The Graphite Range Community Forest in Wilton

This 200-acre mountainous forest just north of Saratoga along Rte. 9 won't be open to the public until the fall, not until the professional trail-builders have completed the 5 miles of specialized trails that will serve many different recreational needs, for hikers, mountain bikers, and forest bathers alike.  So what was I doing there, now?  As an early donor to the site's development and one who has some knowledge about native plants, I had been invited to tour the site in the early spring, but that was well before any plants had come into bloom. Now I wanted to see what might be growing along the trails. And I asked my best co-nature-nerds Sue Pierce and Ruth Brooks to help me with this task.

It didn't take long to pass through the open meadow until the trail climbed steeply into the mountainous terrain, where a stream tumbled down a deep gorge and the forest grew thick over our heads.

As we examined the bare-rock ledges that lined portions of the main trail, we noted the presence of Ebony Spleenwort (Asplenium platyneuron).  Although this fern is known to tolerate soils of varying pH, I usually find it in alkaline (higher pH) habitats, on substrates like limestone or marble.  Would we find other plants that would indicate calcareous soils?

We did find other plants that I have found only in rich calcareous woodlands, like the limestone underlaid woods at Skidmore College in Saratoga or near marble quarries atop a mountain in Vermont. One of those plants was Wood Betony (Pedicularis canadensis), and we found a huge patch of them. I really look forward to returning next year when all these plants are in bloom.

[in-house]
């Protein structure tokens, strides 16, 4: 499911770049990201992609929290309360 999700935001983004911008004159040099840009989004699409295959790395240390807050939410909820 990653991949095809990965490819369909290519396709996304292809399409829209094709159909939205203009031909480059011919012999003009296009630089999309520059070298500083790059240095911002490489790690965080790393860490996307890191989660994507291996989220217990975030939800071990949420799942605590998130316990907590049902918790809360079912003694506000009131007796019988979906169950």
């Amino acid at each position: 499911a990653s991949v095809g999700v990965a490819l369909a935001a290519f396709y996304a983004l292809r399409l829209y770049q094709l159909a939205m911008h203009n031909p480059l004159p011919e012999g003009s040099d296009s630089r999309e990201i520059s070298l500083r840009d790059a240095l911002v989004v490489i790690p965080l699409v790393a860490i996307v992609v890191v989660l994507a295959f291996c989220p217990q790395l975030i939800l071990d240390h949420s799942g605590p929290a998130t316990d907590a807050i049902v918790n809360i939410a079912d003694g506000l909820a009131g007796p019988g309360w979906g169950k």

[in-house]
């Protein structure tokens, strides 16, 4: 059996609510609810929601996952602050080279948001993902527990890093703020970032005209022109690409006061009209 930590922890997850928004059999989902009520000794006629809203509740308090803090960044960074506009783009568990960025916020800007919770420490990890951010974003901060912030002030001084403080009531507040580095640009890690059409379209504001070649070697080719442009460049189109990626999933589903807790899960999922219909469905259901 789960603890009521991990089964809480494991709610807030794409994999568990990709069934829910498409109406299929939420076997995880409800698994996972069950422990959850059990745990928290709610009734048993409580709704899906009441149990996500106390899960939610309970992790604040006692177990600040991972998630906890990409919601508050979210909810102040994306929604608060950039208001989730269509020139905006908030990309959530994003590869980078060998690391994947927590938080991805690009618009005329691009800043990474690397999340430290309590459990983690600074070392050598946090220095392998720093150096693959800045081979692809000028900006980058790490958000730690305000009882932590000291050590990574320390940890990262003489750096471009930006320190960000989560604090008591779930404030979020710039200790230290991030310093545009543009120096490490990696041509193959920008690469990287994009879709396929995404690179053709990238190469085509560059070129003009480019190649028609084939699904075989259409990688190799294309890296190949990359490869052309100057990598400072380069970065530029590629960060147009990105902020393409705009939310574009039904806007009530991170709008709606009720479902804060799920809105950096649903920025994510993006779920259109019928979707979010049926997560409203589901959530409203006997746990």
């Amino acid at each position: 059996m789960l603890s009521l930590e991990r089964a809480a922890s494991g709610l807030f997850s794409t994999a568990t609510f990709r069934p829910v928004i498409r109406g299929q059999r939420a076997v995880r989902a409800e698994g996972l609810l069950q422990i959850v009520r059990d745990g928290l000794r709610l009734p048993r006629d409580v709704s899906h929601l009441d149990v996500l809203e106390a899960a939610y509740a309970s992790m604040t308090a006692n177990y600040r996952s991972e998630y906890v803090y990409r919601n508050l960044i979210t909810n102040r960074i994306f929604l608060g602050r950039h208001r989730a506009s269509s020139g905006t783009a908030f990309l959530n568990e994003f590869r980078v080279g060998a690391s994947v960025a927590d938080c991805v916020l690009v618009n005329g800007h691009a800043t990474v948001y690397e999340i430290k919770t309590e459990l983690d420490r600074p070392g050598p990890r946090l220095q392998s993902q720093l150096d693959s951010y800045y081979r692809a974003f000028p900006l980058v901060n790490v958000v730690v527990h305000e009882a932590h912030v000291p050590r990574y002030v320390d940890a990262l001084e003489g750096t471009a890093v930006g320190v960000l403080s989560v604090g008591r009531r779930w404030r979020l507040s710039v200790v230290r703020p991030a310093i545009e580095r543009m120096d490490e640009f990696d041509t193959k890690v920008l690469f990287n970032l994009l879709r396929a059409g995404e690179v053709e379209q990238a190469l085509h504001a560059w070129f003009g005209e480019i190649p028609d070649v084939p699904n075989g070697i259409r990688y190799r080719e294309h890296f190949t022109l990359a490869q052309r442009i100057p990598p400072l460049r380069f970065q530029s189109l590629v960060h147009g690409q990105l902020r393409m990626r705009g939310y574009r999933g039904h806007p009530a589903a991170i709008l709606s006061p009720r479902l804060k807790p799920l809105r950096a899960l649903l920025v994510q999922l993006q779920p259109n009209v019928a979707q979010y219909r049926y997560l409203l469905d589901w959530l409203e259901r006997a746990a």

We eventually reached the site of the old graphite mines that suggested the name of this community forest preserve. And oh my, were they impressive, with great gaping entrances leading deep into rocky cliffs! Long abandoned now, the mines were in operation during the late 1800s and early 1900s. Other evidence of the mining operations can be found nearby, including an old dam once used to process the graphite, crumbling stone foundations of buildings, and large grinding stones.

We were prevented from exploring the walls of the mines by pools of water covering the floors.  The water was the most beautiful color of blue, and we wondered what mineral or other substance might be the cause of that color.

This property, obtained by a private citizen to eventually be owned by Saratoga County, will provide a link to a future trail through the Palmertown Mountain Range that will connect Moreau Lake State Park to Saratoga Springs. The land conservation organization called Saratoga PLAN (Preserving Land And Nature) as well as the Open Space Institute were instrumental in the efforts to preserve this remarkable site and prepare to make it available to the public in the fall.